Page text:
Late last week, the Court of Appeals for the Ninth Circuit upheld the dismissal of a class action against Yelp by four local merchants who claimed that Yelp employees were themselves writing false and defamatory reviews, and removing positive reviews, to coerce the merchants into buying the advertising that provides Yelp with its main source of revenue. Such claims are frequently reported in the mainstream media, but this is the first time the claim has been addressed at the federal appellate level.
As consumers, we get tremendous value from review sites such as Yelp, or Trip Advisor, or Angie’s List, which allow us both to sound off about great restaurants, hotels and other businesses we patronize, and to complain about crappy ones; at the same time, when we have to choose a new business to patronize and don’t have friends or colleagues on whose experience we can draw, we can take advantage of the wisdom of the crowd to decide which business to patronize. Given the value that such services provide to consumers, we at Public Citizen have tended to be sympathetic to such sites.
Many business owners who are subject to the published opinions of their customers take the prospect of criticism in stride, but some other business take to criticism less kindly. There are business owners who simply cannot believe that any of their customers would be anything less than completely thrilled with their goods and services, and therefore assume that any online criticism must be fake. Sometimes they blame the reviewers, claiming that they are competitors; and sometimes they blame the review site. As consumer lawyers, indeed, we have advocated legal rules that facilitate the operation of such review sites, and that protect consumers on whose opinions the value of such sites rests, while at the same time trying to make sure that businesses whose reputations can be adversely affected by deliberately false reviews have a remedy to which they can turn. For example, we have helped review sites argue that their acceptance of critical reviews and refusal to remove negative ones even after a business claims that the review is false does not undermine their statutory immunity under section 230 of the Communications Decency Act,, and we have helped both consumers and review sites resist subpoenas to identify anonymous reviewers unless a criticized business can show that it has sound claims against the reviewers.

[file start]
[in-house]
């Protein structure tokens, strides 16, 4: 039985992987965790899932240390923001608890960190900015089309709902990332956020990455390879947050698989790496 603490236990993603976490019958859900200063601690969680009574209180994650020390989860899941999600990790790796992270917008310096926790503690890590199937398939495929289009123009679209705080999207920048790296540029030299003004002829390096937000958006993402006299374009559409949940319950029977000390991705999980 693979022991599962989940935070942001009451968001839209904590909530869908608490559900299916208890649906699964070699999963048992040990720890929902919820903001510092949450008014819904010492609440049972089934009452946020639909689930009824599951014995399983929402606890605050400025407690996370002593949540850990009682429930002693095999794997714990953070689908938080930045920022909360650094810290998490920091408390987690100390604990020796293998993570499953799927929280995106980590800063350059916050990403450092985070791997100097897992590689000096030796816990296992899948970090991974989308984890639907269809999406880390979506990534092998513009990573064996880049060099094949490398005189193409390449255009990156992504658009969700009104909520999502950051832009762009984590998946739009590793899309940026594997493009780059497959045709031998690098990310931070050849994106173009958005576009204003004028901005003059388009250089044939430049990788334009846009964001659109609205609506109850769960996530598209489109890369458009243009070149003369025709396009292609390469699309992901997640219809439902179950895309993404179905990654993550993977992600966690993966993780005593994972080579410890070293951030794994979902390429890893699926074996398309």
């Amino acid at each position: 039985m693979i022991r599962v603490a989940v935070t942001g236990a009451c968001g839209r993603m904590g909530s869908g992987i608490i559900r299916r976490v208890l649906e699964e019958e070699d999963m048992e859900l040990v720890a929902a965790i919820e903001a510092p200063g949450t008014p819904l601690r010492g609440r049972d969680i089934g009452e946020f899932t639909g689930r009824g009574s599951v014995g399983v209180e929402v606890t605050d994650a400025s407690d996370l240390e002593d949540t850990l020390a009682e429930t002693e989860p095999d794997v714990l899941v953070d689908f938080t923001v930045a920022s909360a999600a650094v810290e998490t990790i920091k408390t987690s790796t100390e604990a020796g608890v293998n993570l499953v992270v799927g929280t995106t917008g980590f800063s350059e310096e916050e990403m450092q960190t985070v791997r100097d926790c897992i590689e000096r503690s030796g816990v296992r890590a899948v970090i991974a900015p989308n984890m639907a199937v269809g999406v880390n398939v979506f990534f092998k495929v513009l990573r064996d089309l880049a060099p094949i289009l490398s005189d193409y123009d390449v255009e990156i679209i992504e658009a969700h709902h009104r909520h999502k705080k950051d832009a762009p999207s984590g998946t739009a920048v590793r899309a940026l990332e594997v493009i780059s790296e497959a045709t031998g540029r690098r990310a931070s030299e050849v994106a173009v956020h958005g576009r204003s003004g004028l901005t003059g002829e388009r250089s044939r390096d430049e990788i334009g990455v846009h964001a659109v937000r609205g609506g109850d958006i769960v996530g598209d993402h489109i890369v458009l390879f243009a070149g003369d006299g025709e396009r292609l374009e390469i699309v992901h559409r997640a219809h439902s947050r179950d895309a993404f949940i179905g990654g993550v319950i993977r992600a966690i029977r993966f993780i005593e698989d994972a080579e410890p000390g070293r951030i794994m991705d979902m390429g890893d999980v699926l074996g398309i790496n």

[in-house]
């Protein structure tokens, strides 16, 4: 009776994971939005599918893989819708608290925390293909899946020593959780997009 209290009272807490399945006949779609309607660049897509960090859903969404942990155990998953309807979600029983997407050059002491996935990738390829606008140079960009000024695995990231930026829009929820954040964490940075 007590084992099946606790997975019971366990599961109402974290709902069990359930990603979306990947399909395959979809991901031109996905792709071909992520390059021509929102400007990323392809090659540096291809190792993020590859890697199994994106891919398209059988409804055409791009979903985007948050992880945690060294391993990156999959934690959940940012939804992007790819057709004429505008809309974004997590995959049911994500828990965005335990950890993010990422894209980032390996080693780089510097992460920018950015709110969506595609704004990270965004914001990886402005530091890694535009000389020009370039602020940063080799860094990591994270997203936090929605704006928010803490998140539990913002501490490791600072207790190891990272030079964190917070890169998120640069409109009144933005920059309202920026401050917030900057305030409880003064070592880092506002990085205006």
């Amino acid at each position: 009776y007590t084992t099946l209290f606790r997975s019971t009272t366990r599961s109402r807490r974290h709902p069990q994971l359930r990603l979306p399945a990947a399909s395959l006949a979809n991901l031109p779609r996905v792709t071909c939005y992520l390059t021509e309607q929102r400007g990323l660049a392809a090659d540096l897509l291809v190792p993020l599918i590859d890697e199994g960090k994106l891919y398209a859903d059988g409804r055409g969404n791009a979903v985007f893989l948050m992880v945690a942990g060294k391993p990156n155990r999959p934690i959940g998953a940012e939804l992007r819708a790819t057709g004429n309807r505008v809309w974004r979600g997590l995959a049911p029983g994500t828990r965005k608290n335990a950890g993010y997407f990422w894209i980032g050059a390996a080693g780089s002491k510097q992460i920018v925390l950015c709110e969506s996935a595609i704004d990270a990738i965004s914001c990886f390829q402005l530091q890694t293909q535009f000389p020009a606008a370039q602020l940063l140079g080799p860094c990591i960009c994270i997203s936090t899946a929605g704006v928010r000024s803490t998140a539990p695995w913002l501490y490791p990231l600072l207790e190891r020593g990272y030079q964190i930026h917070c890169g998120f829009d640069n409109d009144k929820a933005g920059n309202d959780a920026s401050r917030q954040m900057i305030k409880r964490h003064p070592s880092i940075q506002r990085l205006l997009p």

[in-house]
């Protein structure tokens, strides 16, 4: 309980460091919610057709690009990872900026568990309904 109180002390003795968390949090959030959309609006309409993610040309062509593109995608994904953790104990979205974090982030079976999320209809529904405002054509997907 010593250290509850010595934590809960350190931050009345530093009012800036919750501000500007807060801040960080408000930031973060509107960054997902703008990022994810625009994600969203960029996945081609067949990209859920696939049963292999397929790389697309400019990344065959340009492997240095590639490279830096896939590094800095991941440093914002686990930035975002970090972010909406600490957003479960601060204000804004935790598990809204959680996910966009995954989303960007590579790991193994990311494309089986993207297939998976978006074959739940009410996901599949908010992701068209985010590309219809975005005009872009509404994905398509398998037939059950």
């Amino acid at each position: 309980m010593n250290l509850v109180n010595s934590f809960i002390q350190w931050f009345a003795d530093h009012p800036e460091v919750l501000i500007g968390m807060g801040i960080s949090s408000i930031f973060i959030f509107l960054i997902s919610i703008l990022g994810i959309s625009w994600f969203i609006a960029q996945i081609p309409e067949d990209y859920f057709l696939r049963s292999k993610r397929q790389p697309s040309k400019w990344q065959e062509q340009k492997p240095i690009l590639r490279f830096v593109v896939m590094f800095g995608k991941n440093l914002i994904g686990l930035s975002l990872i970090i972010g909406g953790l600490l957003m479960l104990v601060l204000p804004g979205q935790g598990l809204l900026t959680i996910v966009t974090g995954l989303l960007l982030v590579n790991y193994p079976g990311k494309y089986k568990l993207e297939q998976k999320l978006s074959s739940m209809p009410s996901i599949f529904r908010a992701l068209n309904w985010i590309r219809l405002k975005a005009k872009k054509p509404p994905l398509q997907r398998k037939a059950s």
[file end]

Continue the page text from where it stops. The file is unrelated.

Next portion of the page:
When, as in the case of Yelp, the review site accepts advertising from the businesses that are the subject of reviews, it is easy to claim that the site would not have allowed a negative review if the business had bought advertising. Indeed, in Yelp’s early days, its CEO touted the fact that “Yelp has been slow to add advertising, and there still isn’t that much of it.” There is at least the potential for a conflict of interest when the review site accepts advertising, but there is just as much potential for a conflict of interest when a newspaper both runs restaurant reviews, or movie reviews, and yet also accepts display advertising from restaurants and cinemas (not to speak of film companies). So long as the newspaper puts a solid wall between its advertising staff and its editorial staff, we as consumers are generally willing to accept the credibility of a newspaper’s review. Yelp maintains that it, too, keeps a strict division between its operational and sales staff.
Still, the argument persists that Yelp and other such review sites are extortion operations that post critical reviews about, and withhold favorable portrayals from, businesses that fail to advertise, while suppressing criticism from those who do advertise. This complaint has been made both in litigation, with business owners seeking to hold review sites legally responsible for negative reviews notwithstanding the protections of section 230, and in the court of public opinion.
I pay especially close attention when such accusations are made against Yelp, because I often use the site myself, both as a speaker about my own experiences with businesses, and to help me decide what businesses to patronize. If I concluded that the charges against Yelp had substance, I would want to find a neutral site to try to find businesses to patronize; indeed, I would not want to provide content to help a shake down small, local businesses. But just as important are professional considerations; we have represented Yelp on some cases opposing subpoenas to identify its users. If we felt there were a sound basis for merchants' complaints about extortion to provide advertising, we would have to reconsider our willingness to provide Yelp with pro bono representation.
For example, over the years we have offered support to arguments advanced by companies like Xcentric (the operator of Ripoff Report) and Opinion Corp. (the operator of PissedConsumer), but the overt willingness of these companies to take rather large sums of money for programs to enhance the reputations of companies that are criticized on their web sites makes them ineligible for pro bono representation, in my book. If we concluded that Yelp was similarly sleazy, it would have to look elsewhere for representation even on issues where we thought it was right on the law. In one case where I have been representing Yelp in opposition to a subpoena to identify some of its users, the business owner has made similar claims about Yelp; but my investigation of the specifics of the merchant’s claims led me to conclude that he was telling tall tales to the credulous press.